Effect of reforms uncertain

Recent reforms of investment and pension laws in Italy could open up the market to foreign investment managers and custodians. Italy has been a relatively closed shop for securities services providers and a strong universal banking model has enabled the local banks to dominate provision of both custody and asset management.
For more than a decade, Italian governments have talked about pension reform, more often than not defeated by a strong union movement and the inherent weakness of most Italian administrations.
Italy’s generous welfare system, which includes a low retirement age (75% of final salary paid to men at 60), cannot be sustained in the face of a low population growth rate of only 0.9% and a birth rate, according to year 2000 census estimates, of 9.13 per 1000 population.
The generosity of the state system has left the second and third pillars of the pension industry underdeveloped. The Italian government hopes to encourage citizens to invest in pillars two and three by removing the obligation to pay contributions to their employers (which are returned to the employee when he or she leaves the company, with interest paid at the inflation rate).
In theory, the money that goes into this so-called TFR scheme will be freed up to be invested into pension funds. “It is estimated that around e14bn in assets will flow into pension funds following the changes in the investment law that will allow the TFR money to be invested in pension funds. This should give the pension funds industry a big push in Italy, which is still a very young pension fund market,” says Mauro Dognini, deputy general manager, BNP Paribas Securities Services in Milan.
Rowena Romulo, country head Citigroup Global Transaction Services, Italy, is unsure that the reforms will have the predicted effect. “There has been talk about pension reforms in Italy for the past 10 years. One reason it has been held back is that the fiscal implications are not clear. The withholding tax on pension funds is still too high and there is little incentive for people to go into schemes.” Not to mention, she says, that traditionally Italian banks have sold insurance schemes to their clients rather than pension funds because they could gain higher margins.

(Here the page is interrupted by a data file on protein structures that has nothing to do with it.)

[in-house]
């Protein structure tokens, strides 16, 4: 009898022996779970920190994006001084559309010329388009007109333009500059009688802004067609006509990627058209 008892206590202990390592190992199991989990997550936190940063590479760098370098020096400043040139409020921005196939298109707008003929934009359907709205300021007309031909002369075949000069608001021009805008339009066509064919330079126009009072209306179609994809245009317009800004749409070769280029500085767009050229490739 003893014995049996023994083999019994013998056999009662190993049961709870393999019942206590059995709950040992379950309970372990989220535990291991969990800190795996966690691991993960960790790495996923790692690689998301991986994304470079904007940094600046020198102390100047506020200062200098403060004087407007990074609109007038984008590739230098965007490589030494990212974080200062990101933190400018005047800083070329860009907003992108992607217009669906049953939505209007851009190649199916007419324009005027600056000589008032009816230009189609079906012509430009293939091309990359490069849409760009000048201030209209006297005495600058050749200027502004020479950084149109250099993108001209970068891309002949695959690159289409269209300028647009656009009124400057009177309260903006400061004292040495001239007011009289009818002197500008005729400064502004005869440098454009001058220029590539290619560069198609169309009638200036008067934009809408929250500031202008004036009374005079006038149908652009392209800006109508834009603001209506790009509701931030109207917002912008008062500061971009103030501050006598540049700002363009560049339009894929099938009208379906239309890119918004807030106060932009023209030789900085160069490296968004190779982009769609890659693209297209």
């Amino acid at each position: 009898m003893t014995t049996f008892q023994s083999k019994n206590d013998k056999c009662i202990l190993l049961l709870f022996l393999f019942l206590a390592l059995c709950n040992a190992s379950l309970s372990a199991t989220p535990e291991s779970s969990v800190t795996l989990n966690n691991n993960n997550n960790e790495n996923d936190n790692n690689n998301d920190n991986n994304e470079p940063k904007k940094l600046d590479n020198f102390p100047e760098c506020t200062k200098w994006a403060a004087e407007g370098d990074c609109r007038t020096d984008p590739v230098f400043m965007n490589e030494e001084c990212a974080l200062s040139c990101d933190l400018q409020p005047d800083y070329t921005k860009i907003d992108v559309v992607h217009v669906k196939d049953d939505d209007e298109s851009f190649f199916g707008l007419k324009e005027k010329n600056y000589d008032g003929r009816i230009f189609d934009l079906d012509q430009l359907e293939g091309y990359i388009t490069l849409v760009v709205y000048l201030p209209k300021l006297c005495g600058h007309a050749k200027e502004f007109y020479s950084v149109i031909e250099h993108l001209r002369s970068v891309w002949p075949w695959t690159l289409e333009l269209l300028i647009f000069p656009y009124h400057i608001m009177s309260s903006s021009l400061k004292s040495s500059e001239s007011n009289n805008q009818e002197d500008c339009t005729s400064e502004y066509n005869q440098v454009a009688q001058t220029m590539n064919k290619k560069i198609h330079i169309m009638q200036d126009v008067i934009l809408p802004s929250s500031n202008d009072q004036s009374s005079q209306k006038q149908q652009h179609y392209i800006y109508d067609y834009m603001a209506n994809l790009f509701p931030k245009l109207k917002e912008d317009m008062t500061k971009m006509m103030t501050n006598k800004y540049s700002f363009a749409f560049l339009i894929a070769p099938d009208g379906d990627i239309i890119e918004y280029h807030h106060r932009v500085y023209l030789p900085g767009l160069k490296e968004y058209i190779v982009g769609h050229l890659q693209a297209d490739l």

Even if money does flow into pension funds, will foreign custodians benefit? Mauro Dognini, deputy general manager, BNP Paribas Securities Services, Italy says: “Foreign institutions do have problems breaking into the Italian market. The ‘old’ pension funds, which were formed before reforms made in 1993 do use foreign banks. However, the new funds, which are subject to more regulation and are required to have a depository bank, tend to always pick an Italian bank. It is a bit of a mystery.” BNPSS has two major clients, InarCassa the professional pension fund for architects and engineers, and Previndai, the largest pension fund for managers, or dirigenti.
Romulo also points up that Italy is not a completely closed market. “While foreign banks dominate in the provision of services to non-resident investors in Italy, they have less of a dominant position in the investment management side, such as mutual funds. That part of the market has been more of a closed shop,” she says.
Foreign custodians can also take heart that Italy is implementing the Ucits III directive from the European Commission. In February 2003 the Italian Parliament approved a law establishing the procedural steps needed to implement UCITS III.
Jean-Marc Crépin, vice-president and manager of State Street in Milan says: “The new investment law in Italy is providing a better framework for international asset managers and depository banks to do business. Foreign companies can usually provide more comprehensive information as well as lower cost products.”